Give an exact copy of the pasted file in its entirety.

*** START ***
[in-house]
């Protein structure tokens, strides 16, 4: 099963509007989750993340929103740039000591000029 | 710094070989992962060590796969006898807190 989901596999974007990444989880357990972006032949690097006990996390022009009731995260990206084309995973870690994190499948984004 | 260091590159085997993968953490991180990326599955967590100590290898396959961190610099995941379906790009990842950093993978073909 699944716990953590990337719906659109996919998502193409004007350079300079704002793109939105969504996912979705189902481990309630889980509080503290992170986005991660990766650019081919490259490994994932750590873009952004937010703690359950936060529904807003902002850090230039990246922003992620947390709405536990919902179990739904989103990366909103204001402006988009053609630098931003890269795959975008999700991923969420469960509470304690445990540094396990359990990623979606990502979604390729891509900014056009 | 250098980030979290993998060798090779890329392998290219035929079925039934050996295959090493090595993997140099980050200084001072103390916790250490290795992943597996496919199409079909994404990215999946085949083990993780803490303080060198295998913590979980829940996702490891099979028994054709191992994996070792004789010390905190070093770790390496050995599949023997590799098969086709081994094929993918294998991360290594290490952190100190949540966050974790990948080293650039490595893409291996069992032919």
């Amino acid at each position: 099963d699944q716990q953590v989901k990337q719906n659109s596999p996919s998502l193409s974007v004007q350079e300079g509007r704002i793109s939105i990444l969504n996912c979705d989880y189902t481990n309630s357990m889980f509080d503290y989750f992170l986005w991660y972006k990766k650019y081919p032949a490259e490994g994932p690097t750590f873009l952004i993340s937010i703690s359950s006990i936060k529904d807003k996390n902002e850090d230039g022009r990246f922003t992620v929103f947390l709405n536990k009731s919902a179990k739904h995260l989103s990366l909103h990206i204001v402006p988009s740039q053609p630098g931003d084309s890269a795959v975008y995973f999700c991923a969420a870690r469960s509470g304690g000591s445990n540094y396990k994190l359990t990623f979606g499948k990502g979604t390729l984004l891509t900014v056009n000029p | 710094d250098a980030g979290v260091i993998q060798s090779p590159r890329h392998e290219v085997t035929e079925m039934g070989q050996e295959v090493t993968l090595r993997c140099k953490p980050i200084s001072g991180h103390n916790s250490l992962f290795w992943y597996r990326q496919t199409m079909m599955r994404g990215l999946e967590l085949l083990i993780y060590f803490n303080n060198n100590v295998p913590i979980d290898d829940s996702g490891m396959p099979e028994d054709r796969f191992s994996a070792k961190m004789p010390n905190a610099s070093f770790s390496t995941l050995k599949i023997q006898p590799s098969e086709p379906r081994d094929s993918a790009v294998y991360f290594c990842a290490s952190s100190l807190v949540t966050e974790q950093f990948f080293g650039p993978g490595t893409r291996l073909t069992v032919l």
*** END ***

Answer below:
[in-house]
């Protein structure tokens, strides 16, 4: 099963509007989750993340929103740039000591000029 | 710094070989992962060590796969006898807190 989901596999974007990444989880357990972006032949690097006990996390022009009731995260990206084309995973870690994190499948984004 | 260091590159085997993968953490991180990326599955967590100590290898396959961190610099995941379906790009990842950093993978073909 699944716990953590990337719906659109996919998502193409004007350079300079704002793109939105969504996912979705189902481990309630889980509080503290992170986005991660990766650019081919490259490994994932750590873009952004937010703690359950936060529904807003902002850090230039990246922003992620947390709405536990919902179990739904989103990366909103204001402006988009053609630098931003890269795959975008999700991923969420469960509470304690445990540094396990359990990623979606990502979604390729891509900014056009 | 250098980030979290993998060798090779890329392998290219035929079925039934050996295959090493090595993997140099980050200084001072103390916790250490290795992943597996496919199409079909994404990215999946085949083990993780803490303080060198295998913590979980829940996702490891099979028994054709191992994996070792004789010390905190070093770790390496050995599949023997590799098969086709081994094929993918294998991360290594290490952190100190949540966050974790990948080293650039490595893409291996069992032919």
């Amino acid at each position: 099963d699944q716990q953590v989901k990337q719906n659109s596999p996919s998502l193409s974007v004007q350079e300079g509007r704002i793109s939105i990444l969504n996912c979705d989880y189902t481990n309630s357990m889980f509080d503290y989750f992170l986005w991660y972006k990766k650019y081919p032949a490259e490994g994932p690097t750590f873009l952004i993340s937010i703690s359950s006990i936060k529904d807003k996390n902002e850090d230039g022009r990246f922003t992620v929103f947390l709405n536990k009731s919902a179990k739904h995260l989103s990366l909103h990206i204001v402006p988009s740039q053609p630098g931003d084309s890269a795959v975008y995973f999700c991923a969420a870690r469960s509470g304690g000591s445990n540094y396990k994190l359990t990623f979606g499948k990502g979604t390729l984004l891509t900014v056009n000029p | 710094d250098a980030g979290v260091i993998q060798s090779p590159r890329h392998e290219v085997t035929e079925m039934g070989q050996e295959v090493t993968l090595r993997c140099k953490p980050i200084s001072g991180h103390n916790s250490l992962f290795w992943y597996r990326q496919t199409m079909m599955r994404g990215l999946e967590l085949l083990i993780y060590f803490n303080n060198n100590v295998p913590i979980d290898d829940s996702g490891m396959p099979e028994d054709r796969f191992s994996a070792k961190m004789p010390n905190a610099s070093f770790s390496t995941l050995k599949i023997q006898p590799s098969e086709p379906r081994d094929s993918a790009v294998y991360f290594c990842a290490s952190s100190l807190v949540t966050e974790q950093f990948f080293g650039p993978g490595t893409r291996l073909t069992v032919l």